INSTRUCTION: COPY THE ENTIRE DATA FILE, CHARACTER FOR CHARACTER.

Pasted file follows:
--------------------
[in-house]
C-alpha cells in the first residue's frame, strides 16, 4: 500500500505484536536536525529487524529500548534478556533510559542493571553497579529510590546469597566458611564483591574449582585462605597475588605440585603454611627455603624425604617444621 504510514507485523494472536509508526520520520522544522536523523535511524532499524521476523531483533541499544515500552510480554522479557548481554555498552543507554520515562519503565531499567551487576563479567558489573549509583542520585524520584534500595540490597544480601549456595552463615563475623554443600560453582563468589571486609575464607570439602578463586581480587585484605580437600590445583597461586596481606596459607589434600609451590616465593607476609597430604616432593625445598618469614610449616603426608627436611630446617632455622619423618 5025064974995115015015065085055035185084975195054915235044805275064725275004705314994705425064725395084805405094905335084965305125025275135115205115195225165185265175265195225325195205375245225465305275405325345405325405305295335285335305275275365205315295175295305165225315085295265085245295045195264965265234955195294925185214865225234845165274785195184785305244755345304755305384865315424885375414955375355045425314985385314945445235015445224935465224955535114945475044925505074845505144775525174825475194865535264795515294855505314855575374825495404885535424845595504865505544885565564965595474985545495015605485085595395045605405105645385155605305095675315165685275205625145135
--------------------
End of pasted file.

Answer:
[in-house]
C-alpha cells in the first residue's frame, strides 16, 4: 500500500505484536536536525529487524529500548534478556533510559542493571553497579529510590546469597566458611564483591574449582585462605597475588605440585603454611627455603624425604617444621 504510514507485523494472536509508526520520520522544522536523523535511524532499524521476523531483533541499544515500552510480554522479557548481554555498552543507554520515562519503565531499567551487576563479567558489573549509583542520585524520584534500595540490597544480601549456595552463615563475623554443600560453582563468589571486609575464607570439602578463586581480587585484605580437600590445583597461586596481606596459607589434600609451590616465593607476609597430604616432593625445598618469614610449616603426608627436611630446617632455622619423618 5025064974995115015015065085055035185084975195054915235044805275064725275004705314994705425064725395084805405094905335084965305125025275135115205115195225165185265175265195225325195205375245225465305275405325345405325405305295335285335305275275365205315295175295305165225315085295265085245295045195264965265234955195294925185214865225234845165274785195184785305244755345304755305384865315424885375414955375355045425314985385314945445235015445224935465224955535114945475044925505074845505144775525174825475194865535264795515294855505314855575374825495404885535424845595504865505544885565564965595474985545495015605485085595395045605405105645385155605305095675315165685275205625145135